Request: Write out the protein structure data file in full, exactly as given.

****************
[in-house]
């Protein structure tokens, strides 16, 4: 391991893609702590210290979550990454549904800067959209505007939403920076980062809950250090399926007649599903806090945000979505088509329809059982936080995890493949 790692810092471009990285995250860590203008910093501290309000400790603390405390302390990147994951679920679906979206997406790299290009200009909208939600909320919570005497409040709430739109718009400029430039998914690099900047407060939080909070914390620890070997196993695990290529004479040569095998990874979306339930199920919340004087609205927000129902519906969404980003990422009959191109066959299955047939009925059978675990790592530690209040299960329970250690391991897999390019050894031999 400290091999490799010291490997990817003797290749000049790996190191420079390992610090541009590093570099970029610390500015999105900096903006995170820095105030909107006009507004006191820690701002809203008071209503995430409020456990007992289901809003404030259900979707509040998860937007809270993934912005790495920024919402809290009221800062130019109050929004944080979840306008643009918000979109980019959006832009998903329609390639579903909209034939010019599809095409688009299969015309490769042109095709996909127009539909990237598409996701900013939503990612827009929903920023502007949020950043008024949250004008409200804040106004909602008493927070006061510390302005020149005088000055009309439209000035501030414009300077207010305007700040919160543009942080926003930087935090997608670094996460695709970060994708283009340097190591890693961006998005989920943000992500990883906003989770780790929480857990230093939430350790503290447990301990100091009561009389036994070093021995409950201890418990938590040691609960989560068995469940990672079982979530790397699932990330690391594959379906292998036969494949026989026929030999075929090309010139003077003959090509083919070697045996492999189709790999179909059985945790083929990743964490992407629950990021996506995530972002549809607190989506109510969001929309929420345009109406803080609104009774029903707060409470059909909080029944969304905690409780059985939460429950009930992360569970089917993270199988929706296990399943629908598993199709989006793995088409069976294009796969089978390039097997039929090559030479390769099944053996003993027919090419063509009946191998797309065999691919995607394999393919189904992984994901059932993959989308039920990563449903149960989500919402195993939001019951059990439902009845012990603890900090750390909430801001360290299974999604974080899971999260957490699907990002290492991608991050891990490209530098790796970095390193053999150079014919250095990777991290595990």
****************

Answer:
[in-house]
């Protein structure tokens, strides 16, 4: 391991893609702590210290979550990454549904800067959209505007939403920076980062809950250090399926007649599903806090945000979505088509329809059982936080995890493949 790692810092471009990285995250860590203008910093501290309000400790603390405390302390990147994951679920679906979206997406790299290009200009909208939600909320919570005497409040709430739109718009400029430039998914690099900047407060939080909070914390620890070997196993695990290529004479040569095998990874979306339930199920919340004087609205927000129902519906969404980003990422009959191109066959299955047939009925059978675990790592530690209040299960329970250690391991897999390019050894031999 400290091999490799010291490997990817003797290749000049790996190191420079390992610090541009590093570099970029610390500015999105900096903006995170820095105030909107006009507004006191820690701002809203008071209503995430409020456990007992289901809003404030259900979707509040998860937007809270993934912005790495920024919402809290009221800062130019109050929004944080979840306008643009918000979109980019959006832009998903329609390639579903909209034939010019599809095409688009299969015309490769042109095709996909127009539909990237598409996701900013939503990612827009929903920023502007949020950043008024949250004008409200804040106004909602008493927070006061510390302005020149005088000055009309439209000035501030414009300077207010305007700040919160543009942080926003930087935090997608670094996460695709970060994708283009340097190591890693961006998005989920943000992500990883906003989770780790929480857990230093939430350790503290447990301990100091009561009389036994070093021995409950201890418990938590040691609960989560068995469940990672079982979530790397699932990330690391594959379906292998036969494949026989026929030999075929090309010139003077003959090509083919070697045996492999189709790999179909059985945790083929990743964490992407629950990021996506995530972002549809607190989506109510969001929309929420345009109406803080609104009774029903707060409470059909909080029944969304905690409780059985939460429950009930992360569970089917993270199988929706296990399943629908598993199709989006793995088409069976294009796969089978390039097997039929090559030479390769099944053996003993027919090419063509009946191998797309065999691919995607394999393919189904992984994901059932993959989308039920990563449903149960989500919402195993939001019951059990439902009845012990603890900090750390909430801001360290299974999604974080899971999260957490699907990002290492991608991050891990490209530098790796970095390193053999150079014919250095990777991290595990």